FTLN 0115 sack, and minutes capons, and clocks the tongues

Henry IV, Part I
ACT 1. SC. 2

FTLN 0116 of bawds, and dials the signs of leaping-houses,
FTLN 011710 and the blessed sun himself a fair hot wench in
FTLN 0118 flame-colored taffeta, I see no reason why thou
FTLN 0119 shouldst be so superfluous to demand the time
FTLN 0120 of the day.
FALSTAFF  FTLN 0121Indeed, you come near me now, Hal, for we
FTLN 012215 that take purses go by the moon and the seven
FTLN 0123 stars, and not by Phoebus, he, that wand’ring
FTLN 0124 knight so fair. And I prithee, sweet wag, when thou
FTLN 0125 art king, as God save thy Grace—Majesty, I should
FTLN 0126 say, for grace thou wilt have none—
PRINCE  FTLN 012720What, none?
FALSTAFF  FTLN 0128No, by my troth, not so much as will serve to
FTLN 0129 be prologue to an egg and butter.
PRINCE  FTLN 0130Well, how then? Come, roundly, roundly.
FALSTAFF  FTLN 0131Marry then, sweet wag, when thou art king,
FTLN 013225 let not us that are squires of the night’s body be
FTLN 0133 called thieves of the day’s beauty. Let us be Diana’s
FTLN 0134 foresters, gentlemen of the shade, minions of the
FTLN 0135 moon, and let men say we be men of good government,
FTLN 0136 being governed, as the sea is, by our noble
FTLN 013730 and chaste mistress the moon, under whose countenance
FTLN 0138 we steal.
PRINCE  FTLN 0139Thou sayest well, and it holds well too, for the
FTLN 0140 fortune of us that are the moon’s men doth ebb and
FTLN 0141 flow like the sea, being governed, as the sea is, by
FTLN 014235 the moon. As for proof now: a purse of gold most
FTLN 0143 resolutely snatched on Monday night and most
FTLN 0144 dissolutely spent on Tuesday morning, got with
FTLN 0145 swearing “Lay by” and spent with crying “Bring
FTLN 0146 in”; now in as low an ebb as the foot of the ladder,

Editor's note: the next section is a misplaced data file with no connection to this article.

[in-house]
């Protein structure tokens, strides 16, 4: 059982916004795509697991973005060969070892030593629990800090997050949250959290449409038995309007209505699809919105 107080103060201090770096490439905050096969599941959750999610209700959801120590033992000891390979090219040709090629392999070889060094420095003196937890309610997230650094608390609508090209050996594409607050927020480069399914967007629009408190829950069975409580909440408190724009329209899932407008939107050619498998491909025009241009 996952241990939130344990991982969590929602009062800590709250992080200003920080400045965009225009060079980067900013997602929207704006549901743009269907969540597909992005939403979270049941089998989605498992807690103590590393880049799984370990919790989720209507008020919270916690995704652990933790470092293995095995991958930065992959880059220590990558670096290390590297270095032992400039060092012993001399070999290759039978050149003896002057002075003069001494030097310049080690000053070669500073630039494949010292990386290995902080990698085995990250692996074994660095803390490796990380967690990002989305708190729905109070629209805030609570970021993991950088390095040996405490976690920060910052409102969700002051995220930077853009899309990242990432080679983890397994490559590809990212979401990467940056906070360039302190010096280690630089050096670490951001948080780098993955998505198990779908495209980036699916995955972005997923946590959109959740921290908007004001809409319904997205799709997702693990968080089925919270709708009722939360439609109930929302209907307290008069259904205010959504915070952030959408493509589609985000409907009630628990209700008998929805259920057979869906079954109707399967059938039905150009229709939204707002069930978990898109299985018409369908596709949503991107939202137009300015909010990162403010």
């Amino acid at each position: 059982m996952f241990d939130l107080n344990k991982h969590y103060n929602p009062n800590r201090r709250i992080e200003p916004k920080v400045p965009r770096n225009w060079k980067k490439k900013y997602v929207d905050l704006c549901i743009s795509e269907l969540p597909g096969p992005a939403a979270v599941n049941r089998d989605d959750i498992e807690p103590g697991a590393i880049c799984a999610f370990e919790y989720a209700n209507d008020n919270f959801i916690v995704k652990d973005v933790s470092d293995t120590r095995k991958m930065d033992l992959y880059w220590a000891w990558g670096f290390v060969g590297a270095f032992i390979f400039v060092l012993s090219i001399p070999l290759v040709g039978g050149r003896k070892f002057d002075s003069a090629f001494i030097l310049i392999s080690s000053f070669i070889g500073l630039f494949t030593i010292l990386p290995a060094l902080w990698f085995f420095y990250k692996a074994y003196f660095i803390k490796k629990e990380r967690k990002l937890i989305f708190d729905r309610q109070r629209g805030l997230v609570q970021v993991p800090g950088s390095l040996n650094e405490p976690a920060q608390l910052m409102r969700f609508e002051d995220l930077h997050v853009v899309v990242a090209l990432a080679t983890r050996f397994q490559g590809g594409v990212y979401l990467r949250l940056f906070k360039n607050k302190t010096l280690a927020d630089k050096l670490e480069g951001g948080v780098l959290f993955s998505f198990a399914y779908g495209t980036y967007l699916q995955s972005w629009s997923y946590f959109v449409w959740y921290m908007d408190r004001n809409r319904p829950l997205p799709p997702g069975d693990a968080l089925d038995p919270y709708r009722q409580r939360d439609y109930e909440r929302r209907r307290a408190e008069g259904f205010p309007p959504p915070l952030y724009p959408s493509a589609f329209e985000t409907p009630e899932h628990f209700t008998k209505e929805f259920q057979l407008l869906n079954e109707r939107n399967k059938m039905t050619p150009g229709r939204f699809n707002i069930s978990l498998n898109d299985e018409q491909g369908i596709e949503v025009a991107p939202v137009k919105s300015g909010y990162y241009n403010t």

FTLN 014740 and by and by in as high a flow as the ridge of the
FTLN 0148 gallows.
FALSTAFF  FTLN 0149By the Lord, thou sayst true, lad. And is not
FTLN 0150 my hostess of the tavern a most sweet wench?

Henry IV, Part I
ACT 1. SC. 2

PRINCE  FTLN 0151As the honey of Hybla, my old lad of the castle.
FTLN 015245 And is not a buff jerkin a most sweet robe of
FTLN 0153 durance?
FALSTAFF  FTLN 0154How now, how now, mad wag? What, in thy
FTLN 0155 quips and thy quiddities? What a plague have I to
FTLN 0156 do with a buff jerkin?
PRINCE  FTLN 015750Why, what a pox have I to do with my hostess
FTLN 0158 of the tavern?
FALSTAFF  FTLN 0159Well, thou hast called her to a reckoning
FTLN 0160 many a time and oft.
PRINCE  FTLN 0161Did I ever call for thee to pay thy part?
FALSTAFF  FTLN 016255No, I’ll give thee thy due. Thou hast paid all
FTLN 0163 there.
PRINCE  FTLN 0164Yea, and elsewhere, so far as my coin would
FTLN 0165 stretch, and where it would not, I have used my
FTLN 0166 credit.
FALSTAFF  FTLN 016760Yea, and so used it that were it not here
FTLN 0168 apparent that thou art heir apparent—But I prithee,
FTLN 0169 sweet wag, shall there be gallows standing in
FTLN 0170 England when thou art king? And resolution thus
FTLN 0171 fubbed as it is with the rusty curb of old father Antic
FTLN 017265 the law? Do not thou, when thou art king, hang a
FTLN 0173 thief.
PRINCE  FTLN 0174No, thou shalt.
FALSTAFF  FTLN 0175Shall I? O rare! By the Lord, I’ll be a brave